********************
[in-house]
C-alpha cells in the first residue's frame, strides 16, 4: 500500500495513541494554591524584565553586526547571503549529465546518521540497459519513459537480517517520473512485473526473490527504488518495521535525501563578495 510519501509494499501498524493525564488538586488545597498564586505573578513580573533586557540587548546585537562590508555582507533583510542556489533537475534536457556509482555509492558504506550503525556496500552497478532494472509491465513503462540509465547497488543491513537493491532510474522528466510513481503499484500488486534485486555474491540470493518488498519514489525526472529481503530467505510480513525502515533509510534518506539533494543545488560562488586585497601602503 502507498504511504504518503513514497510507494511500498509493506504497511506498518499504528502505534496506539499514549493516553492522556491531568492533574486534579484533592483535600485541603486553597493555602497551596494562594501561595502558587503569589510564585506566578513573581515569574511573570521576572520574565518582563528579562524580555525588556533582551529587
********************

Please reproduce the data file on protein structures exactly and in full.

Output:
[in-house]
C-alpha cells in the first residue's frame, strides 16, 4: 500500500495513541494554591524584565553586526547571503549529465546518521540497459519513459537480517517520473512485473526473490527504488518495521535525501563578495 510519501509494499501498524493525564488538586488545597498564586505573578513580573533586557540587548546585537562590508555582507533583510542556489533537475534536457556509482555509492558504506550503525556496500552497478532494472509491465513503462540509465547497488543491513537493491532510474522528466510513481503499484500488486534485486555474491540470493518488498519514489525526472529481503530467505510480513525502515533509510534518506539533494543545488560562488586585497601602503 502507498504511504504518503513514497510507494511500498509493506504497511506498518499504528502505534496506539499514549493516553492522556491531568492533574486534579484533592483535600485541603486553597493555602497551596494562594501561595502558587503569589510564585506566578513573581515569574511573570521576572520574565518582563528579562524580555525588556533582551529587